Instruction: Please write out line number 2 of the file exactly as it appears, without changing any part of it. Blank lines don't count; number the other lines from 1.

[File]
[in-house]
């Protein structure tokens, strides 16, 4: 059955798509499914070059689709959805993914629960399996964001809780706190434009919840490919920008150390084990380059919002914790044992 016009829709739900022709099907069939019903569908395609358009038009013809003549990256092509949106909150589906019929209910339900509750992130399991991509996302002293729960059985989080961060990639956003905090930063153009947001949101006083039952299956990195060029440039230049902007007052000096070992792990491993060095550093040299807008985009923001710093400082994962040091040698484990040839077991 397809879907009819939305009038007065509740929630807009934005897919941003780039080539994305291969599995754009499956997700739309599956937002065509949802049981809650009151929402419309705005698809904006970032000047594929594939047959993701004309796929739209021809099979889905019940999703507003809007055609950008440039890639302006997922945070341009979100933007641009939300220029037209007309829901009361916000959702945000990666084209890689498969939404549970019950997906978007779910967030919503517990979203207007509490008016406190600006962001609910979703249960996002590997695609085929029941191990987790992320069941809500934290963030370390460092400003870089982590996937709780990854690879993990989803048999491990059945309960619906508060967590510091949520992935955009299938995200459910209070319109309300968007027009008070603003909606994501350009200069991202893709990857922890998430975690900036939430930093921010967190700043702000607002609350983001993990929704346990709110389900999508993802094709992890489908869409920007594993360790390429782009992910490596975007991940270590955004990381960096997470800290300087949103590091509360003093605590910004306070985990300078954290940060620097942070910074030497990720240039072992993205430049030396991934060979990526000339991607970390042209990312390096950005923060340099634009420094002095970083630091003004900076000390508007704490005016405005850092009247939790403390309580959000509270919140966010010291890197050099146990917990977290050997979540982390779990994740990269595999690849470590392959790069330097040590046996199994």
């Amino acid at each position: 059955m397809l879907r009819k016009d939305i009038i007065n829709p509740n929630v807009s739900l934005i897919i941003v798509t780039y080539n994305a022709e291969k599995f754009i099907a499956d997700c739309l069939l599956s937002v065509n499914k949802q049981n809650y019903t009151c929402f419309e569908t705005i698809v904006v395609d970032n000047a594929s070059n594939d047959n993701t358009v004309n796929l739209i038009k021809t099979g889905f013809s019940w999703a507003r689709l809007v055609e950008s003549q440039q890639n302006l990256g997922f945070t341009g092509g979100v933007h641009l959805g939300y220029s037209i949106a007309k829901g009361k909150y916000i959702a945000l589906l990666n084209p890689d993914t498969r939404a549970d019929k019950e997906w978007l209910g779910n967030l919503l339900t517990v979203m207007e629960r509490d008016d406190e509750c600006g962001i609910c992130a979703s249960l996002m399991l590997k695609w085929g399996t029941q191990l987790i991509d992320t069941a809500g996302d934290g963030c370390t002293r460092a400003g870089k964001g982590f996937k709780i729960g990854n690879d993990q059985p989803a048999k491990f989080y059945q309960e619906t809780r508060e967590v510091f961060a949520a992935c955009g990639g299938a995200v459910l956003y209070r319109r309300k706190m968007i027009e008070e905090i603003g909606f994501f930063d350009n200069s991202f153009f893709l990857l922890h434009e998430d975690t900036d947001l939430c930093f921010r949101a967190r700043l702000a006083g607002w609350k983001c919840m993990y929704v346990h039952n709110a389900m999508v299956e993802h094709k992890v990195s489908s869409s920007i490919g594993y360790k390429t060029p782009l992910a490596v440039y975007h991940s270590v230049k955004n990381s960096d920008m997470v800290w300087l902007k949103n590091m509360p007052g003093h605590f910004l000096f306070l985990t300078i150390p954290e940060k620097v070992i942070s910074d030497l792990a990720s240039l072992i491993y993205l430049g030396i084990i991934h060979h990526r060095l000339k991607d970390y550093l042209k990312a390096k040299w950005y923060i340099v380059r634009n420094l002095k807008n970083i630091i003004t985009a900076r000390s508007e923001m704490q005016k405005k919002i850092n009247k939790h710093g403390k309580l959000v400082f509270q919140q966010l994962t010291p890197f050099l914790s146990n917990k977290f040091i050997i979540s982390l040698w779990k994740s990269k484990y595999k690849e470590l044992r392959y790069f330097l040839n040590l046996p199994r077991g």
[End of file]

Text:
């Protein structure tokens, strides 16, 4: 059955798509499914070059689709959805993914629960399996964001809780706190434009919840490919920008150390084990380059919002914790044992 016009829709739900022709099907069939019903569908395609358009038009013809003549990256092509949106909150589906019929209910339900509750992130399991991509996302002293729960059985989080961060990639956003905090930063153009947001949101006083039952299956990195060029440039230049902007007052000096070992792990491993060095550093040299807008985009923001710093400082994962040091040698484990040839077991 397809879907009819939305009038007065509740929630807009934005897919941003780039080539994305291969599995754009499956997700739309599956937002065509949802049981809650009151929402419309705005698809904006970032000047594929594939047959993701004309796929739209021809099979889905019940999703507003809007055609950008440039890639302006997922945070341009979100933007641009939300220029037209007309829901009361916000959702945000990666084209890689498969939404549970019950997906978007779910967030919503517990979203207007509490008016406190600006962001609910979703249960996002590997695609085929029941191990987790992320069941809500934290963030370390460092400003870089982590996937709780990854690879993990989803048999491990059945309960619906508060967590510091949520992935955009299938995200459910209070319109309300968007027009008070603003909606994501350009200069991202893709990857922890998430975690900036939430930093921010967190700043702000607002609350983001993990929704346990709110389900999508993802094709992890489908869409920007594993360790390429782009992910490596975007991940270590955004990381960096997470800290300087949103590091509360003093605590910004306070985990300078954290940060620097942070910074030497990720240039072992993205430049030396991934060979990526000339991607970390042209990312390096950005923060340099634009420094002095970083630091003004900076000390508007704490005016405005850092009247939790403390309580959000509270919140966010010291890197050099146990917990977290050997979540982390779990994740990269595999690849470590392959790069330097040590046996199994």